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Bonus Army of 1932 started in Portland, ended Hoover's hopes

The most damaging single incident of the Hoover presidency started in Portland when Walter Waters started a peaceful march to Washington, D.C., to petition the president to let veterans draw on their service bonuses.

Man pretending to ride a burned-up bicycle in the ruins of Bandon, 1936
The makeshift shacks in which the Bonus Army marchers camped in
Washington, D.C., burn following the Army's crackdown on the move-
ment in 1932. (Photo: National Archives) [Larger image]

You may already be aware that the man who saved more people from starving to death than anyone else in world history spent his teenage years in Newburg and Salem. But did you know Oregon also supplied the seeds of his greatest defeat?

Oregon couldn’t have given young Herbert Hoover all the seeds of his future success, but it is certain that without growing up here, he would not have turned out the same man. Whether that man would have become president or not is one of history’s great unknowns.

But that’s not the only impact Oregon had on Hoover – or on the world as a whole. In fact, what many historians think is the single most damaging blow to his presidency – without which it’s possible he might have been re-elected in 1932 instead of losing in a landslide to Franklin D. Roosevelt – came out of Portland earlier that year.

The "Bonus Army" gathers in Portland

It was known as the Bonus Army. And it started when a Portland man named Walter Waters, a 34-year-old veteran of World War I, started a peaceful protest march on Washington.

He – like the thousands of other unemployed veterans who joined him on the way – wanted to be able to draw on his “bonus.”

The bonus was granted to veterans after the war, when Congress wanted to do something for them without actually paying for it – sound familiar? So they voted to commit to paying the vets a bonus in 25 years, around 1945.

Then came 1929. With the stock market crash came rampant unemployment. Some hungry, broke vets started thinking about that 1945 payout: Shouldn’t they be able to cash it out early, perhaps with a penalty, in their greatest hour of need?

No, said the government, which of course was having cash-flow issues of its own at the time.

And there things sat until Waters started his march early in 1932.

20,000 strong in Washington, D.C.

By the time Waters got to Washington, he was accompanied by 20,000 other veterans, all eager to petition Hoover for access to their bonuses.

That’s when Hoover made perhaps the biggest mistake of his political career: He refused to see Waters.

Denied an audience, Waters and his cohort started staging daily demonstrations and marches – peaceful ones – in Washington.

As the summer wore on, the marchers grew frustrated. Finally it became clear that Congress would not be cooperating. Some of the marchers started losing heart. Most of them, having nowhere to go, stayed in their makeshift camp in the capitol or in the empty federal buildings they’d occupied.

Finally, in July, Hoover made the second-biggest mistake of his political career: He called on the Army to get them out of town.

This was a mistake not so much because of the Army itself. The Bonus guys were veterans; they understood the Army. In and of itself, this was not that big a deal.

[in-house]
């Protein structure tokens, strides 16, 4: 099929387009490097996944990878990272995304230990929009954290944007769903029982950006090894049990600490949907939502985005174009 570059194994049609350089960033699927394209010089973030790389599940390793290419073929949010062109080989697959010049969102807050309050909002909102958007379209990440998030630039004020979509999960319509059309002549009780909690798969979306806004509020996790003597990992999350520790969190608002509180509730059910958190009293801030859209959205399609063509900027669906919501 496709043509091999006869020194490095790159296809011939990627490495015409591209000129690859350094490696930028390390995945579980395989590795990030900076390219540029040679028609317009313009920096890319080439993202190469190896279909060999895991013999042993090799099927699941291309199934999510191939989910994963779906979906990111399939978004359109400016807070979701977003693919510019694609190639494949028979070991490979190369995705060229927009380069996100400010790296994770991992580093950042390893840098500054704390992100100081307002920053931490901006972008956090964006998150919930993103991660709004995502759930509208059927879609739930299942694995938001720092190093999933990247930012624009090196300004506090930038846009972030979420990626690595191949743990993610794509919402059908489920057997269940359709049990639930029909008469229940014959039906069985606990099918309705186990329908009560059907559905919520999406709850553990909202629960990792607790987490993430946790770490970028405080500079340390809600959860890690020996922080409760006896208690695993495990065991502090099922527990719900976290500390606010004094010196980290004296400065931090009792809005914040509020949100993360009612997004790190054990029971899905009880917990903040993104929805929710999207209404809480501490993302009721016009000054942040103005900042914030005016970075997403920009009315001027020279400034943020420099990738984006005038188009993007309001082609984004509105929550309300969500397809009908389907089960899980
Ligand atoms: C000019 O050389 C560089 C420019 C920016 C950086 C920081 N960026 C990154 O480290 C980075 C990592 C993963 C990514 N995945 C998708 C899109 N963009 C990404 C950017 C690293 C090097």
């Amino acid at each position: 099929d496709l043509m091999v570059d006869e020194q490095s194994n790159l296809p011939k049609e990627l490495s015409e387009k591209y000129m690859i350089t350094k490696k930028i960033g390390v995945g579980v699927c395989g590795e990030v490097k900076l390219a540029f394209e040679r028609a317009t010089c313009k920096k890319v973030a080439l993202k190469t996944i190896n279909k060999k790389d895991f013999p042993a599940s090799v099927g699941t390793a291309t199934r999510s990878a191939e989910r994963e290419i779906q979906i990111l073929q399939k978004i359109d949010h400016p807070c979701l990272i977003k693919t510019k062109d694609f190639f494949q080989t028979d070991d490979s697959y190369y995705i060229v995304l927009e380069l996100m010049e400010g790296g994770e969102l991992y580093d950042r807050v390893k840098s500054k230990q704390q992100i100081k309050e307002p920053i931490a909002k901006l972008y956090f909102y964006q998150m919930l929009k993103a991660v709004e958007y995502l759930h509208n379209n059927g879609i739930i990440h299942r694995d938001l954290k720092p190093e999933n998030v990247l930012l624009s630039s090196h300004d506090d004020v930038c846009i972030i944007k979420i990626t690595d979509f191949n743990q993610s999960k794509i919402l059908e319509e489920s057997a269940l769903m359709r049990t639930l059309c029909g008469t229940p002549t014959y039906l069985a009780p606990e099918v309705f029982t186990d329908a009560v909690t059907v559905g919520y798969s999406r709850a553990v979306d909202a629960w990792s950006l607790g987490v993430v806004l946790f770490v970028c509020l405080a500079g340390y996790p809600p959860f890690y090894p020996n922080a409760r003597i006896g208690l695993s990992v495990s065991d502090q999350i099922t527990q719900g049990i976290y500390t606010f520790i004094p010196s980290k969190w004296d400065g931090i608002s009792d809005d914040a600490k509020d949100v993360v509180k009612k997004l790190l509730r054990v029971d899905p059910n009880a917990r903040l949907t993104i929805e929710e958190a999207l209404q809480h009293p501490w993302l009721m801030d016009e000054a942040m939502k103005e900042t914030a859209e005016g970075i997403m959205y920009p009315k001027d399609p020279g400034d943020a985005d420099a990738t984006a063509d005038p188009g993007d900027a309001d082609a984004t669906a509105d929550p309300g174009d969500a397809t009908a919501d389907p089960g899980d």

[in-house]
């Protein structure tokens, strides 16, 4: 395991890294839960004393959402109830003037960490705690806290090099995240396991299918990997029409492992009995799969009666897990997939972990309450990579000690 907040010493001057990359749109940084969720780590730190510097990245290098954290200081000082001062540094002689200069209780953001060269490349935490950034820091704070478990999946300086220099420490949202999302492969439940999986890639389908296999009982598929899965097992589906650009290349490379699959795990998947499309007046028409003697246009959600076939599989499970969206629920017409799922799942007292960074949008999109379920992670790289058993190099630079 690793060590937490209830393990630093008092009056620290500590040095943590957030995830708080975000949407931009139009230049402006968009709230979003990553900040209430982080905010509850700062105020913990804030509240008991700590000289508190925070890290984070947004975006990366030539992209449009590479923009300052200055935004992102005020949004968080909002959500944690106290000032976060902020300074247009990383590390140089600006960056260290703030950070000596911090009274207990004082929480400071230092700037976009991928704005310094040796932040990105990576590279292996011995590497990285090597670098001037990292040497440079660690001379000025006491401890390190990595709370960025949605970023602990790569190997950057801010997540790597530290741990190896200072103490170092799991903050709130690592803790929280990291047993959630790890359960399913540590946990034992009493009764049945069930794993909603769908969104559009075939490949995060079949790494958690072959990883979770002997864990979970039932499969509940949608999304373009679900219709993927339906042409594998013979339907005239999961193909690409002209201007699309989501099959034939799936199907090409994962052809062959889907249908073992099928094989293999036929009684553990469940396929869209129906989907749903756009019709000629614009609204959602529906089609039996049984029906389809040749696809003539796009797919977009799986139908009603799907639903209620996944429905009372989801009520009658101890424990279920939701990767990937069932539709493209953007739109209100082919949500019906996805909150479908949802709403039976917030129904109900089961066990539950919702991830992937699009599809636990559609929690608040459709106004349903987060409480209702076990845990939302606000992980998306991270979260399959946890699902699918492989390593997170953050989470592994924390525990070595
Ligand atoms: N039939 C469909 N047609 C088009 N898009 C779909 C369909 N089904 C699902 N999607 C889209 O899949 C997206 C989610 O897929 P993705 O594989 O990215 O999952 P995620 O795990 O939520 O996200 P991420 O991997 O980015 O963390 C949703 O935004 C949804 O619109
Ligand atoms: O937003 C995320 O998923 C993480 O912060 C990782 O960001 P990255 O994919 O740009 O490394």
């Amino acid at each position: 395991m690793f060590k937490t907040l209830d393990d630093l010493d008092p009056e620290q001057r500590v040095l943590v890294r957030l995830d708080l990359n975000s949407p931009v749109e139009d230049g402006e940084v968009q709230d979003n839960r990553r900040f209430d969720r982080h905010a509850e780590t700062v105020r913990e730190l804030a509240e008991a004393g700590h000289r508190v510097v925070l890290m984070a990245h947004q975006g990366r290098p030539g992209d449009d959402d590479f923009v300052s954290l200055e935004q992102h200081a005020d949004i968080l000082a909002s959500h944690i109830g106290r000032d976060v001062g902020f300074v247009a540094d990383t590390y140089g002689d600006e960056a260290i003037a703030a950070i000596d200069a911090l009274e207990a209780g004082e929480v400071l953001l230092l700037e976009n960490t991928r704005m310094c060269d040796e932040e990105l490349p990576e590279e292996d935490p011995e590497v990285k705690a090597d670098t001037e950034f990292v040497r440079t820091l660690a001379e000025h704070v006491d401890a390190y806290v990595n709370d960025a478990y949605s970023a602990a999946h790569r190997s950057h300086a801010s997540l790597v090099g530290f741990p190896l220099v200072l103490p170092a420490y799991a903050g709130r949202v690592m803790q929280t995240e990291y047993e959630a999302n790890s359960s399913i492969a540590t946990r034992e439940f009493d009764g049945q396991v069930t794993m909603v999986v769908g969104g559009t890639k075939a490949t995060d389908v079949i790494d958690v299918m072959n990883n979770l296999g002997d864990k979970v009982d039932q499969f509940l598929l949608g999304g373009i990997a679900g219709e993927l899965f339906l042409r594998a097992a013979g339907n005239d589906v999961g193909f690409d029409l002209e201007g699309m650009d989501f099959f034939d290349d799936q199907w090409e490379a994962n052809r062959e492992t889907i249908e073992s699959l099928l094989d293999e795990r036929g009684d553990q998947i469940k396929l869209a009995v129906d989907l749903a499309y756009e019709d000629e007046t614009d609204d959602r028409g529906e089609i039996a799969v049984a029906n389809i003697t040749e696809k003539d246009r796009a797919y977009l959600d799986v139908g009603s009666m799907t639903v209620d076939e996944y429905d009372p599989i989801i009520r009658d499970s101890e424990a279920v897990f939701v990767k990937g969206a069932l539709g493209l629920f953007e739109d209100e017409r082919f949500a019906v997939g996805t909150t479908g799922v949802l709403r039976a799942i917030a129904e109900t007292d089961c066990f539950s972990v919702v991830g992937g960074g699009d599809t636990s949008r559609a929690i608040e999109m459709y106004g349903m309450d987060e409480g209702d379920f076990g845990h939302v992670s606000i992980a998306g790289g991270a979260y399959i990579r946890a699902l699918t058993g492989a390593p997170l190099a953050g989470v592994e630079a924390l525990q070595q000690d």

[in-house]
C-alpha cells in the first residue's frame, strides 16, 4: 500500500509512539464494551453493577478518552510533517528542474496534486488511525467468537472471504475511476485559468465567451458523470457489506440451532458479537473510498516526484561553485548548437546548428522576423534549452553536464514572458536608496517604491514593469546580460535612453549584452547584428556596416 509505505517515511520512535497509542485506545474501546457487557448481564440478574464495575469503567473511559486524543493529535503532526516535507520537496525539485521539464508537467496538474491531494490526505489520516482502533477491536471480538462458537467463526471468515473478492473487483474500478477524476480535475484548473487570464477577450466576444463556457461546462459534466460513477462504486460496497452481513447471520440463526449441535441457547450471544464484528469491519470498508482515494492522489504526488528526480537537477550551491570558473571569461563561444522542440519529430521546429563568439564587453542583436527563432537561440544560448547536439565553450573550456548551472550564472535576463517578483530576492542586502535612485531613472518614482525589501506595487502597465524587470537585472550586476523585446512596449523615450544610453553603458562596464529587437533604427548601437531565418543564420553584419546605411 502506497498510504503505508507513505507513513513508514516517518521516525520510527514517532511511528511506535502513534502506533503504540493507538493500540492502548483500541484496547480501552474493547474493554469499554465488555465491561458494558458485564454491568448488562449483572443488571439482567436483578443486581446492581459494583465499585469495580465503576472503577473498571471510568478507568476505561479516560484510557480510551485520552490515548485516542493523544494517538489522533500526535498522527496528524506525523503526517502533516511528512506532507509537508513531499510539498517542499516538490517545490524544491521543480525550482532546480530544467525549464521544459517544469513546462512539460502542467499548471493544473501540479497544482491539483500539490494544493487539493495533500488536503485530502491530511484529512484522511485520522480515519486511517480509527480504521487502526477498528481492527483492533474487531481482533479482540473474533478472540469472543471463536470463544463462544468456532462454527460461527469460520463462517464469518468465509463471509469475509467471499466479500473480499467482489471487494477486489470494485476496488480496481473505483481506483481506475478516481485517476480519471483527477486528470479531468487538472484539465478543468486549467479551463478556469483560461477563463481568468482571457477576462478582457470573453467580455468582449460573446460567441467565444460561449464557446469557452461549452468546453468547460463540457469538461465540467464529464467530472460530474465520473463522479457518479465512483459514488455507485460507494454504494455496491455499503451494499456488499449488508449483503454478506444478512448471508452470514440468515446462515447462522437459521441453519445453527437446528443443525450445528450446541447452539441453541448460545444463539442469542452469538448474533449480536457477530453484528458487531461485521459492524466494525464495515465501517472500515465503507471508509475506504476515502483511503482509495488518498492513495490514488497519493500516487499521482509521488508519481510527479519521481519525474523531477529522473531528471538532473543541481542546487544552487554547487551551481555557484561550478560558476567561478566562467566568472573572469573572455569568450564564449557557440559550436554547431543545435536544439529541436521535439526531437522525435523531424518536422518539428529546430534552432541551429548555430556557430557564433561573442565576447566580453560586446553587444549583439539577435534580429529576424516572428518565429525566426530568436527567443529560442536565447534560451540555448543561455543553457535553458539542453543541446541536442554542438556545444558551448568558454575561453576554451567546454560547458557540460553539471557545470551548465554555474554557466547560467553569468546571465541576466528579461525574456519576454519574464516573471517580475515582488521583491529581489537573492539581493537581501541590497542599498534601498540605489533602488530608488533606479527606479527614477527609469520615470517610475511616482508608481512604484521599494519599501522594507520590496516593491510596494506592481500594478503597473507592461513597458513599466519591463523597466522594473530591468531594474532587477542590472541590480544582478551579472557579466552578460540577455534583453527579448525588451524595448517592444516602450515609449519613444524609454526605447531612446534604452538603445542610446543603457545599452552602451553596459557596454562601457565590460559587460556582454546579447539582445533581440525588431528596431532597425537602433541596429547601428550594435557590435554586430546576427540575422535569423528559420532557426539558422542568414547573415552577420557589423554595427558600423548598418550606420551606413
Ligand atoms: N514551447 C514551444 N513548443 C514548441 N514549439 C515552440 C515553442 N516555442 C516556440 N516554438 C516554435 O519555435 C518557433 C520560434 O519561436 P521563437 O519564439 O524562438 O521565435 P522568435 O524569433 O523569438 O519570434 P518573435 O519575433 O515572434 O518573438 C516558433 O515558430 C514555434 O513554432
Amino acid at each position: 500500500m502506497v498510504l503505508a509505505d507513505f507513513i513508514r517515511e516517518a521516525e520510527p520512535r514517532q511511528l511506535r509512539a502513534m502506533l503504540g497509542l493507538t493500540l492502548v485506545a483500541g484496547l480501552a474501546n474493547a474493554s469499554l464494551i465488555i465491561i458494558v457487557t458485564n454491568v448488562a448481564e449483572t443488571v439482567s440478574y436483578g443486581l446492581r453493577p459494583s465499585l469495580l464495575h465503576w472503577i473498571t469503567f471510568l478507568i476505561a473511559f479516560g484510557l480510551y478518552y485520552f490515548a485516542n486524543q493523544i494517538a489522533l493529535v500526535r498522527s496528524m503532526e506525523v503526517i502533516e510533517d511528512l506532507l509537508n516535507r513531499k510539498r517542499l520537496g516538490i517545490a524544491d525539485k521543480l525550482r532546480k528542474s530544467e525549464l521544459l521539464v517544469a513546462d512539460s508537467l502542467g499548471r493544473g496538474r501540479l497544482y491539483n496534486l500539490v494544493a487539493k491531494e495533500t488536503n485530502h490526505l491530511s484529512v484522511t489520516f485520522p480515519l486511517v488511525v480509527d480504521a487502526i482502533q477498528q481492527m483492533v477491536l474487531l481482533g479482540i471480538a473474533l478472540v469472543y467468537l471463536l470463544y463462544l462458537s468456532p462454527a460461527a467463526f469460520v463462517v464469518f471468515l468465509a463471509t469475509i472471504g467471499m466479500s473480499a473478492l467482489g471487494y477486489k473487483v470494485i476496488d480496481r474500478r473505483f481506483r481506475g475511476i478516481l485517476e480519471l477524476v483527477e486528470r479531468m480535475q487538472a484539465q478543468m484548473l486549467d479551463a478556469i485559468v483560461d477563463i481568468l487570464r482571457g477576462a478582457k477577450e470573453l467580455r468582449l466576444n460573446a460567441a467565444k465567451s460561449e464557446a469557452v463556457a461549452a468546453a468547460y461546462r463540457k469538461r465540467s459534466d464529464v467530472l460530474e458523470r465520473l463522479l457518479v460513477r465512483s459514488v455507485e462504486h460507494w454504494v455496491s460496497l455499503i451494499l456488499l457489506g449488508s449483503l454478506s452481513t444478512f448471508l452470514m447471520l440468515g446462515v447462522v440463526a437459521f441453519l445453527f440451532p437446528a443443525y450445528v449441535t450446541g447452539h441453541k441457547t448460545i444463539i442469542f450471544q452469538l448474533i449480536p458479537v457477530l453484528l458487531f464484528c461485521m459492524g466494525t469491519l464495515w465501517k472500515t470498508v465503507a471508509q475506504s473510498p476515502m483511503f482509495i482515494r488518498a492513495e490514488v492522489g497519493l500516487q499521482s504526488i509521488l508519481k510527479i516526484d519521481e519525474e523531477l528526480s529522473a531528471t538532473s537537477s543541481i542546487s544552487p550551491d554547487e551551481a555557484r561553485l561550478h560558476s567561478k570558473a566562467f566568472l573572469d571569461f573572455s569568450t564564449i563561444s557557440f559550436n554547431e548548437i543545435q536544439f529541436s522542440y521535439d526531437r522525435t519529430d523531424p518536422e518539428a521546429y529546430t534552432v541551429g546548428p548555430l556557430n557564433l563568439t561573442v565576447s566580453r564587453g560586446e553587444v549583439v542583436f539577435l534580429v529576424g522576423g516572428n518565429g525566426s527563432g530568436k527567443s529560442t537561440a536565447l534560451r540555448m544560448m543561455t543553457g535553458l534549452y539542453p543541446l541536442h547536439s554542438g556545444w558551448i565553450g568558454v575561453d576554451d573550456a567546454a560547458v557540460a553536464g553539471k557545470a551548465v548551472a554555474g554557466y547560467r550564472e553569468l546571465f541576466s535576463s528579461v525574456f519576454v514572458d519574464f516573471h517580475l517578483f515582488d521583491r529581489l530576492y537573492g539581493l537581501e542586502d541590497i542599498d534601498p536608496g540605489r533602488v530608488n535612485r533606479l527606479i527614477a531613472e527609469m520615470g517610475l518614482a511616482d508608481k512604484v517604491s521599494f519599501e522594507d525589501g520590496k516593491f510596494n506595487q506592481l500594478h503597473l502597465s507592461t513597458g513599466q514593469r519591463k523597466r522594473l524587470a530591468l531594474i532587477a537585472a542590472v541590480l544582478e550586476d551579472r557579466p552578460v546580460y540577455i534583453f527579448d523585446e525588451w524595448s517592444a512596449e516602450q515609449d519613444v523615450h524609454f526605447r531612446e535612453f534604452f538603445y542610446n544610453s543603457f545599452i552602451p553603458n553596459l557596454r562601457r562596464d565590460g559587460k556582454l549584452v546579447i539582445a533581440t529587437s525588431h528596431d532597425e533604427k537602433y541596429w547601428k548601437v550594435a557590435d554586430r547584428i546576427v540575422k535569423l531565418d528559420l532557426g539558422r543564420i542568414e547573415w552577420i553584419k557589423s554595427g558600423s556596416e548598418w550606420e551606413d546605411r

The real reason this was such a huge mistake was that in doing so, Hoover essentially handed Gen. Douglas MacArthur a blank check.

MacArthur behaving badly

MacArthur, who had convinced himself that the Bonus Army was a Communist uprising with very few real veterans in it, went about his task with gusto. Hoover, apparently realizing his mistake, ordered MacArthur to stop, but MacArthur ignored the command. Soon the Bonus Army was on the run, its shantytown was on fire and one veteran’s infant child was dead from tear gas inhalation.

But along the way, some very disturbing images were generated and disseminated on newsreels all over the country: Grizzled middle-aged men in ill-fitting Doughboy uniforms carrying American flags being pounded with the flats of soldiers’ swords, being cursed at and blasted with tear gas as MacArthur, in full dress uniform with medals and riding crop, rode around barking orders and preening. It was, most agreed, an unlovely scene.

The fury of an entire nation

The nation’s shock was hardened into outrage by MacArthur’s smug statements to the media, congratulating himself on a great victory over the forces of communism and anarchy. The marchers came from all over the country, and many Americans knew one or more of them. They weren’t buying the “bunch of communists” spin that MacArthur was trying to sell.

Hoover had no choice but to issue statements in support of his loose-cannon Army Chief of Staff and hope for the best.

But July 28, 1932, is generally accepted as the day Hoover’s last hope for re-election was demolished. It may also have been his last hope to be remembered fondly as an ex-president, for the majority of Americans alive at the time.

“I voted for Hoover in 1928,” one woman wrote to the Washington Daily News in response to the situation. “God forgive me and keep me alive at least ‘til the polls open next November!”

(Sources: Kingseed, Wyatt. “The Bonus Army War in Washington,” American History, June 2004; Alter, Jonathan. The Defining Moment. New York: Simon & Schuster, 2007)